The recent heatwave, which saw recorded temperatures rise above 40 degrees, could be contributing to the spread of Japanese knotweed in the UK.
Japanese knotweed, which can wreak havoc on fences, properties, and other infrastructure, if left unattended, grows rapidly during the summer months.
The invasive plant, which was introduced to the country from Japan as an ornamental plant in 1825, can grow an average of 10cm a day.
However, Japanese knotweed claimants have reported struggling to manage the plant more this year, which – as well as beginning to grow earlier – they say is growing faster than ever in the warm weather.
Commenting on the rise in Japanese knotweed claims this year, David Richards, a Japanese knotweed solicitor at CEL Solicitors, said: “Japanese knotweed can reach up to 3 metres during the Summer months, so it won’t go un-noticed if it encroaches on to your land.
“We have many clients who report cutting back the weed each year, but they’ve finally had enough, as this growing season, it’s become completely unmanageable, with many reporting it is taking over their gardens.”
Why should I be worried about Japanese knotweed?
- It is illegal to allow the spread of Japanese knotweed so you need to ensure you’re not negligent in allowing it to spread onto someone else’s land, otherwise, they could bring a claim against you.
- It can significantly devalue your property, with some buyers trying to knock as much as 10% off the value of your home. It can also put buyers off. There is no way around this, as legally, you must disclose the presence of knotweed on your property.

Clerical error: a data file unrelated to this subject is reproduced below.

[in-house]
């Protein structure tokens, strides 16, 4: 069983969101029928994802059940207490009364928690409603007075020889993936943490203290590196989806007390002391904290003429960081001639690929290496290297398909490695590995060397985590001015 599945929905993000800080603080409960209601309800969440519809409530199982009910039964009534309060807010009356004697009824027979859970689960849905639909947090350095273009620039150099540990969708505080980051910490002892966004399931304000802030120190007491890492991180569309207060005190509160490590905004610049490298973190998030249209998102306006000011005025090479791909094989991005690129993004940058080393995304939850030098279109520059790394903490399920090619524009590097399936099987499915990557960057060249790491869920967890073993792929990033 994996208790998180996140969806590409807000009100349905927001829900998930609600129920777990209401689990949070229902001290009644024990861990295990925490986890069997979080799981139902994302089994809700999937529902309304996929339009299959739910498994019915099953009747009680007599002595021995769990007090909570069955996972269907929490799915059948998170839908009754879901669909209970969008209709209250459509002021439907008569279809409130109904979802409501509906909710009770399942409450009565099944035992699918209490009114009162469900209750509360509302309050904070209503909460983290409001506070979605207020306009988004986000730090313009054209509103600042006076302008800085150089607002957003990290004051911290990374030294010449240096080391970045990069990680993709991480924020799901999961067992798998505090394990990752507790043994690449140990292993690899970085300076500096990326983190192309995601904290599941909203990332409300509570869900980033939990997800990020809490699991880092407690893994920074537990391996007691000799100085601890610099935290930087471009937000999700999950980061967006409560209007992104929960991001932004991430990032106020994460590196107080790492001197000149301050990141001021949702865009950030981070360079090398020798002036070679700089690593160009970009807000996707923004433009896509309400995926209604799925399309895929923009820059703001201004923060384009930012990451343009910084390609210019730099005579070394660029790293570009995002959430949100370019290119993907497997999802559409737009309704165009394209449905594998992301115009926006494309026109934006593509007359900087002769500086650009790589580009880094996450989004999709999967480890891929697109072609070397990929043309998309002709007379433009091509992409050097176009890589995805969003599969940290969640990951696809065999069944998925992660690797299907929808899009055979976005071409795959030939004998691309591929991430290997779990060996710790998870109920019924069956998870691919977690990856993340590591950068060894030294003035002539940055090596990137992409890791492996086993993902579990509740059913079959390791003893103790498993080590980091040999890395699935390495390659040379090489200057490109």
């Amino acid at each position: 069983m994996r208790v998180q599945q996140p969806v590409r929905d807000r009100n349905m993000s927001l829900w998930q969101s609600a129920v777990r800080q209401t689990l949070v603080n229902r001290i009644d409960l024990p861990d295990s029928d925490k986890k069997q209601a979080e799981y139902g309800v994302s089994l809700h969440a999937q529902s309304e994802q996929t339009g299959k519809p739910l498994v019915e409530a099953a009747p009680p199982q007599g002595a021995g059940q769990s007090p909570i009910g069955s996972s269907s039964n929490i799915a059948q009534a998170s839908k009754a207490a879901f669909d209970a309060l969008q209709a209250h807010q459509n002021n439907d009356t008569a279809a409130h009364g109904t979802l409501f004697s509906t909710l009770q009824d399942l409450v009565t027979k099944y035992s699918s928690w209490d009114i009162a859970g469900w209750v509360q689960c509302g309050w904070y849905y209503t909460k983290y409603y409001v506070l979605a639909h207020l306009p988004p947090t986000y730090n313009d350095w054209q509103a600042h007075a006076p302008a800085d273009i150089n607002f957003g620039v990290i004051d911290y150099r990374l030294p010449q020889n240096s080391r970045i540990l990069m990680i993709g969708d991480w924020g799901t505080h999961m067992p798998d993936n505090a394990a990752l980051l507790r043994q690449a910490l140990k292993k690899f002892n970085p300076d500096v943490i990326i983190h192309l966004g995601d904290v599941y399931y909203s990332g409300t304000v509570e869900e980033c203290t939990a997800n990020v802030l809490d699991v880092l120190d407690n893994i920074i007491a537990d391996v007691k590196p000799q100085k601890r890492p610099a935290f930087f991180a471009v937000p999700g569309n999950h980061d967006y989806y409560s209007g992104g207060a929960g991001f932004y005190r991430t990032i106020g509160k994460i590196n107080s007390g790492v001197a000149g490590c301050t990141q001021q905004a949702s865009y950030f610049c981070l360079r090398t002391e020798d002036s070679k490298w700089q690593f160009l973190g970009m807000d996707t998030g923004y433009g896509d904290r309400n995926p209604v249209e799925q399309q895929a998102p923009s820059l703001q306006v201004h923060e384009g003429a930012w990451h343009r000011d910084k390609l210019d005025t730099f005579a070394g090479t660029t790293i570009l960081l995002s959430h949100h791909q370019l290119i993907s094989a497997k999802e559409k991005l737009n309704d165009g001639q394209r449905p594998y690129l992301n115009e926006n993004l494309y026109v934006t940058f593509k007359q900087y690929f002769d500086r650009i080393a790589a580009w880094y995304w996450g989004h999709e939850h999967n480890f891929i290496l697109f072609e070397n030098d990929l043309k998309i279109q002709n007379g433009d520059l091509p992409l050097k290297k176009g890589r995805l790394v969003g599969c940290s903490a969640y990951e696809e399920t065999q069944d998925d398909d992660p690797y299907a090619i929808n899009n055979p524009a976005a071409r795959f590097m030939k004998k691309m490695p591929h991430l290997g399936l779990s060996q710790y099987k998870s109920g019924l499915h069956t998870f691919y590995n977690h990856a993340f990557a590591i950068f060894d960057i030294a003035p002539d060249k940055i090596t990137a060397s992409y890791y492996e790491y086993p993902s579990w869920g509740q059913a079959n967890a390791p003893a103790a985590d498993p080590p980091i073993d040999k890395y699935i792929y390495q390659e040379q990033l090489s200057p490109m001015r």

- Even if a buyer still wants to buy your home, despite the presence of Japanese knotweed, it can still cause problems with the sale. Japanese knotweed can make it significantly harder for buyers to secure a mortgage for an affected property.
- Once Japanese knotweed is established, it is extremely difficult to remove and dispose of it legally. The best bet is to bring in experts, but this can be expensive, running into several thousand pounds. (How to Get Rid of Japanese Knotweed)
- The Environment Agency describes Japanese knotweed as “indisputably the UK’s most aggressive, destructive and invasive plant”. It grows rapidly and can push up through asphalt, cracks in concrete, driveways, cavity walls, drains and fencing.
Commenting on the impact of the heatwave on Japanese knotweed, David added: “Japanese knotweed is certainly problematic for homeowners and there are concerns that the recent heatwave is producing the perfect conditions for it to grow.
“This invasive weed targets the weak points of a building and attempts to grow through them, causing structural damage, which can be very expensive to put right. With the warmer weather, there are real concerns the weed will grow bigger and stronger. My advice, therefore, would be to take action right away, before it gets out of control.”